2. Puppets and stuffed animals – My daughter loved puppets. She had a lot of hand puppets when she was young. Her first puppet was a rabbit in a magic hat. When you put your hand in he could pop in and out of the hat, you could make his ears wiggle, and his mouth moved. I could talk to her for hours with that puppet (I usually could not last that long), she would look at that puppet and have wonderful conversations. I did not try and disguise the fact that my mouth was moving but she gave me no never mind, she talked straight to her beloved rabbit. We talked about everything that was going on in her life and in the rabbit’s life. He told her stories about magic tricks and being on stage. She had tons of puppets and each one had their unique story. She would say, “Momma, let’s talk to the rabbit.” *smile*

Now my son is a different story. He would say, “Momma, it is just you talking!” He did not like the puppets. I am not sure if they freaked him out or he just did not like the idea that he thought he was being fooled, I just do not know. But he loved when I had a stuffed animal and I would act out stories with them. He had a particular favorite which was a black and white cow. I would tell him stories about the cow walking through the fields and eating grass but then he came upon a bee hive and did not know what it was. As he was investigating the bee hive the bees came out and started to chase him and sting him on the butt. The cow would jump and shake off his rear end and make eww and aww and ouch noises. My son would be rolling on the floor. This worked for him and there was a lot of action going on. Both of these make for wonderful memories as well. We ran across the cow the other day and he is twenty now. He looked at it and smiled. I asked him if he remembered the stories. “Of course Mom! Love you.”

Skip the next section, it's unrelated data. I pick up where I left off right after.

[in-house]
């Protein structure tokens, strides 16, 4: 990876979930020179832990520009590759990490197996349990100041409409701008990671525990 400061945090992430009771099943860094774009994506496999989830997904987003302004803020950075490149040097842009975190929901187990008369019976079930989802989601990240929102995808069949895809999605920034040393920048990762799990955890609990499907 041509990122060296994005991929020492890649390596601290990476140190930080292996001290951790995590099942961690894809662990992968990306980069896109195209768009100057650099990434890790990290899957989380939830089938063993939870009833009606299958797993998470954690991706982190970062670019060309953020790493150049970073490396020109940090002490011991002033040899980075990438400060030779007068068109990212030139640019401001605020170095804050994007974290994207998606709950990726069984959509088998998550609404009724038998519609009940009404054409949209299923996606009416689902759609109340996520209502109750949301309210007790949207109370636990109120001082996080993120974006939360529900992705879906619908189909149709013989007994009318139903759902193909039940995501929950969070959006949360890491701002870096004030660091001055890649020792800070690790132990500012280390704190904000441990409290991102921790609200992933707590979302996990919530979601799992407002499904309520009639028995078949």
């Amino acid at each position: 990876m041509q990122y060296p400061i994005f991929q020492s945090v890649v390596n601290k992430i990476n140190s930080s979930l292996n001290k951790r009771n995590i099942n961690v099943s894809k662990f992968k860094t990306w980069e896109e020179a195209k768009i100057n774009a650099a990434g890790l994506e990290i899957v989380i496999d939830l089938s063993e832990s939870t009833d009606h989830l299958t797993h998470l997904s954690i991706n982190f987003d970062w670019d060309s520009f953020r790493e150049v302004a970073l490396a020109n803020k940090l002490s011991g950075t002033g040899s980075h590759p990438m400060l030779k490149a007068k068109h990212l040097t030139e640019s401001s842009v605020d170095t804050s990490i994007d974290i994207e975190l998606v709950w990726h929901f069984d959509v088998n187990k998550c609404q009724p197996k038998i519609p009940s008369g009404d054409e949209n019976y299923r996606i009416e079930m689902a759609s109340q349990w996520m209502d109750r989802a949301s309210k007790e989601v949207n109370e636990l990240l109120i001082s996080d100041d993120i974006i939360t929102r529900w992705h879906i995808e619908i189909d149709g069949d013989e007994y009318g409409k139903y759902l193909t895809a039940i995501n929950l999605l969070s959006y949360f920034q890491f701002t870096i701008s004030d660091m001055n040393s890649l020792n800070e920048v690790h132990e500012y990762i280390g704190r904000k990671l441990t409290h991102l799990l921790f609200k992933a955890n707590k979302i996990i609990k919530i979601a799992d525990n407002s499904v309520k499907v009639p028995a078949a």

3. Charades (our way) – Another game we played was our version of charades. We would pick a category such as animal, or movie, or even a person we all knew. Then we would each one take turns acting it out and having the others guess. Kids are so much fun to play this with because they can really act things out and if they are having trouble then you can get real demonstrative and help them out. Sometimes we would all get into it when we each had an opinion of how a certain animal walked or moved. It is a lot of fun and all of these activities have extra benefits of just being together and having fun.

4. Playing with blocks, action figures, or dolls – Building houses or castles with blocks and having action figures or dolls to tell stories with as you build them homes, encampments, or princess towers. Sitting with your children and making up stories as you do this and getting them involved in the lives of their doll/action figure characters is a great way to get their imaginations going. After you get them started they will continue the stories when they are playing alone or with siblings.

These are a few of the things we did when my children were younger, not only is it imagination building but a wonderful way to bond and learn about your children, and it's what makes them who they are. Today my oldest is twenty-seven and she is an avid reader and is a professional writer/editor. My son is in college and is a wonderful problem solver. He can think of so many ways to solve intricate problems in every area of life. I know that the times we shared when they were small encouraged them and their imaginations to succeed. Have fun with your children and grow some imagination!


Author Bio:

Ken holds a master’s in business leadership from Upper Iowa University and multiple bachelor degrees from Grand View College. As president of, Ken’s focus is helping Houston-based parents find the right childcare provider for their family. When he isn’t working, he enjoys spending time with his three children and his wife.